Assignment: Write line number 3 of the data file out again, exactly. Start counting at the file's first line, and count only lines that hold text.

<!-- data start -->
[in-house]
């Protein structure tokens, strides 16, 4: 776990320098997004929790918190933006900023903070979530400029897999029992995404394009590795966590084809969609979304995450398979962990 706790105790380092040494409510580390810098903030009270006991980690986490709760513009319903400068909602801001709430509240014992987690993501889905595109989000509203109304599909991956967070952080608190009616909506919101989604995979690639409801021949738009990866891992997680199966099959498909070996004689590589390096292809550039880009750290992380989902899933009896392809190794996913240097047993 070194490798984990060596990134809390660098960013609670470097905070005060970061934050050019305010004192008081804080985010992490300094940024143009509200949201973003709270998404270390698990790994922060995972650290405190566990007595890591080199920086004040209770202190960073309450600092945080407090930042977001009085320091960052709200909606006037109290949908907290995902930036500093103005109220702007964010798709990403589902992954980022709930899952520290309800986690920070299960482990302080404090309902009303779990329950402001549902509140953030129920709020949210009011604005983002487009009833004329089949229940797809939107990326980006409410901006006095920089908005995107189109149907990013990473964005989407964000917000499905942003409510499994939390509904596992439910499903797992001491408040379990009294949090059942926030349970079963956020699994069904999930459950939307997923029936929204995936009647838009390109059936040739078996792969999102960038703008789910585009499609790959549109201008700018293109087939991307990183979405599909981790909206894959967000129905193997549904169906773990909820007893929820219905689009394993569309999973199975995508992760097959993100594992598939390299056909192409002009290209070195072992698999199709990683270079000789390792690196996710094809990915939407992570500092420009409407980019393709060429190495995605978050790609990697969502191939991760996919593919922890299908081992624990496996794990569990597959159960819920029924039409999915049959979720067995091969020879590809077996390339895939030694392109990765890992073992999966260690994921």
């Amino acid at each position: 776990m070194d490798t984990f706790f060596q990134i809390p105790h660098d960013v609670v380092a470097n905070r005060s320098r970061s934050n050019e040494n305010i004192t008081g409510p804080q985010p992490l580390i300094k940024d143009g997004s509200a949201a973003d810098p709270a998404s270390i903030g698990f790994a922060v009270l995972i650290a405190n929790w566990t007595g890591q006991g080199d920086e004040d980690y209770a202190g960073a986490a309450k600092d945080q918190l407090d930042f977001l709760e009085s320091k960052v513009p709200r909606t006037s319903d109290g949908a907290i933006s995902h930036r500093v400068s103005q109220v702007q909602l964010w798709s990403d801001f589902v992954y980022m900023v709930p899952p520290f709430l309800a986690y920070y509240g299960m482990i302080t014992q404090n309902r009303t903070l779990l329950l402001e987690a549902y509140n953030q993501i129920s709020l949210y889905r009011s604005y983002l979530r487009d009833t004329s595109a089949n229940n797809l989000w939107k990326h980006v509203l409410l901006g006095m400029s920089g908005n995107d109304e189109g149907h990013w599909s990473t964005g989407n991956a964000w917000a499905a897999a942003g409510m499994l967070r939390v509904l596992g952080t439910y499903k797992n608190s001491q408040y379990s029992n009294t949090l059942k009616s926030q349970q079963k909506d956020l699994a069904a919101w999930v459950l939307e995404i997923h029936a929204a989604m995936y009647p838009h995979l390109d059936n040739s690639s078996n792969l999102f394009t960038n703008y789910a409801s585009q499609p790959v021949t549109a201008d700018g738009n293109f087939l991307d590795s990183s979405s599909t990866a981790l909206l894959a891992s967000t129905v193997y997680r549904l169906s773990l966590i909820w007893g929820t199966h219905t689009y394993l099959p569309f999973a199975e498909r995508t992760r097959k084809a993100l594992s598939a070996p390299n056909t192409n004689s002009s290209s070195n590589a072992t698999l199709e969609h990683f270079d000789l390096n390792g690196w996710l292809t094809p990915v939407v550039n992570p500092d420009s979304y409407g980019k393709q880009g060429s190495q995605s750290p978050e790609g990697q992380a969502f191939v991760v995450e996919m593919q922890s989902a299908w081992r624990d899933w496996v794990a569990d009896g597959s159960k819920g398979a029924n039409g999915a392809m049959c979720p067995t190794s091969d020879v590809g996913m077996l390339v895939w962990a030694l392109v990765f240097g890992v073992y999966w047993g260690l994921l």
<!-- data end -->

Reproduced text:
């Amino acid at each position: 776990m070194d490798t984990f706790f060596q990134i809390p105790h660098d960013v609670v380092a470097n905070r005060s320098r970061s934050n050019e040494n305010i004192t008081g409510p804080q985010p992490l580390i300094k940024d143009g997004s509200a949201a973003d810098p709270a998404s270390i903030g698990f790994a922060v009270l995972i650290a405190n929790w566990t007595g890591q006991g080199d920086e004040d980690y209770a202190g960073a986490a309450k600092d945080q918190l407090d930042f977001l709760e009085s320091k960052v513009p709200r909606t006037s319903d109290g949908a907290i933006s995902h930036r500093v400068s103005q109220v702007q909602l964010w798709s990403d801001f589902v992954y980022m900023v709930p899952p520290f709430l309800a986690y920070y509240g299960m482990i302080t014992q404090n309902r009303t903070l779990l329950l402001e987690a549902y509140n953030q993501i129920s709020l949210y889905r009011s604005y983002l979530r487009d009833t004329s595109a089949n229940n797809l989000w939107k990326h980006v509203l409410l901006g006095m400029s920089g908005n995107d109304e189109g149907h990013w599909s990473t964005g989407n991956a964000w917000a499905a897999a942003g409510m499994l967070r939390v509904l596992g952080t439910y499903k797992n608190s001491q408040y379990s029992n009294t949090l059942k009616s926030q349970q079963k909506d956020l699994a069904a919101w999930v459950l939307e995404i997923h029936a929204a989604m995936y009647p838009h995979l390109d059936n040739s690639s078996n792969l999102f394009t960038n703008y789910a409801s585009q499609p790959v021949t549109a201008d700018g738009n293109f087939l991307d590795s990183s979405s599909t990866a981790l909206l894959a891992s967000t129905v193997y997680r549904l169906s773990l966590i909820w007893g929820t199966h219905t689009y394993l099959p569309f999973a199975e498909r995508t992760r097959k084809a993100l594992s598939a070996p390299n056909t192409n004689s002009s290209s070195n590589a072992t698999l199709e969609h990683f270079d000789l390096n390792g690196w996710l292809t094809p990915v939407v550039n992570p500092d420009s979304y409407g980019k393709q880009g060429s190495q995605s750290p978050e790609g990697q992380a969502f191939v991760v995450e996919m593919q922890s989902a299908w081992r624990d899933w496996v794990a569990d009896g597959s159960k819920g398979a029924n039409g999915a392809m049959c979720p067995t190794s091969d020879v590809g996913m077996l390339v895939w962990a030694l392109v990765f240097g890992v073992y999966w047993g260690l994921l």